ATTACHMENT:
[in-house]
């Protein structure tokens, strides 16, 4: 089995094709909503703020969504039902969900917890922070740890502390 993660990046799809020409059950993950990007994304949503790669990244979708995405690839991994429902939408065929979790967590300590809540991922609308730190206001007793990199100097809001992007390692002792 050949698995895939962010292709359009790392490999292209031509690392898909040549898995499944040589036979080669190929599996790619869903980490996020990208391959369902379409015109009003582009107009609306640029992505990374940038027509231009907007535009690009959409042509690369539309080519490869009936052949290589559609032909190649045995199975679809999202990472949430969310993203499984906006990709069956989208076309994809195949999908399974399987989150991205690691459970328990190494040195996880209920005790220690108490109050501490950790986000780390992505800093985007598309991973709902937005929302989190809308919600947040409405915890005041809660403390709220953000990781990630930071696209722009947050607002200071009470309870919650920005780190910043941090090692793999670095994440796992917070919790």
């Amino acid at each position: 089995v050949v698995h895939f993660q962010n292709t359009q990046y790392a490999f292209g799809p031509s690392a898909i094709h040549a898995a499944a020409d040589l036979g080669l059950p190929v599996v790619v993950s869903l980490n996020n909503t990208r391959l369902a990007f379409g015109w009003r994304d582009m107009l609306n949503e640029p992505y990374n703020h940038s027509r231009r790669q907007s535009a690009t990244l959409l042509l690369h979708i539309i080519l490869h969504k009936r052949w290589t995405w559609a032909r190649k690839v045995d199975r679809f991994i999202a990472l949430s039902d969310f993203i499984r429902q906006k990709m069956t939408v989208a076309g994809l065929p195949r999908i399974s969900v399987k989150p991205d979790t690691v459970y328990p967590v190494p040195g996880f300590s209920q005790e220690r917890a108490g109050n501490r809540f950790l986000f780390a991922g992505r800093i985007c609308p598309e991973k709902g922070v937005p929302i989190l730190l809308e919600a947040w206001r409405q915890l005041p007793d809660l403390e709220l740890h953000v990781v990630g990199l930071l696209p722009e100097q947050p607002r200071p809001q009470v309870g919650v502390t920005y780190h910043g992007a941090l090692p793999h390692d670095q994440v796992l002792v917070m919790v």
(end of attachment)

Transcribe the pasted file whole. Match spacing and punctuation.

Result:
[in-house]
């Protein structure tokens, strides 16, 4: 089995094709909503703020969504039902969900917890922070740890502390 993660990046799809020409059950993950990007994304949503790669990244979708995405690839991994429902939408065929979790967590300590809540991922609308730190206001007793990199100097809001992007390692002792 050949698995895939962010292709359009790392490999292209031509690392898909040549898995499944040589036979080669190929599996790619869903980490996020990208391959369902379409015109009003582009107009609306640029992505990374940038027509231009907007535009690009959409042509690369539309080519490869009936052949290589559609032909190649045995199975679809999202990472949430969310993203499984906006990709069956989208076309994809195949999908399974399987989150991205690691459970328990190494040195996880209920005790220690108490109050501490950790986000780390992505800093985007598309991973709902937005929302989190809308919600947040409405915890005041809660403390709220953000990781990630930071696209722009947050607002200071009470309870919650920005780190910043941090090692793999670095994440796992917070919790």
């Amino acid at each position: 089995v050949v698995h895939f993660q962010n292709t359009q990046y790392a490999f292209g799809p031509s690392a898909i094709h040549a898995a499944a020409d040589l036979g080669l059950p190929v599996v790619v993950s869903l980490n996020n909503t990208r391959l369902a990007f379409g015109w009003r994304d582009m107009l609306n949503e640029p992505y990374n703020h940038s027509r231009r790669q907007s535009a690009t990244l959409l042509l690369h979708i539309i080519l490869h969504k009936r052949w290589t995405w559609a032909r190649k690839v045995d199975r679809f991994i999202a990472l949430s039902d969310f993203i499984r429902q906006k990709m069956t939408v989208a076309g994809l065929p195949r999908i399974s969900v399987k989150p991205d979790t690691v459970y328990p967590v190494p040195g996880f300590s209920q005790e220690r917890a108490g109050n501490r809540f950790l986000f780390a991922g992505r800093i985007c609308p598309e991973k709902g922070v937005p929302i989190l730190l809308e919600a947040w206001r409405q915890l005041p007793d809660l403390e709220l740890h953000v990781v990630g990199l930071l696209p722009e100097q947050p607002r200071p809001q009470v309870g919650v502390t920005y780190h910043g992007a941090l090692p793999h390692d670095q994440v796992l002792v917070m919790v």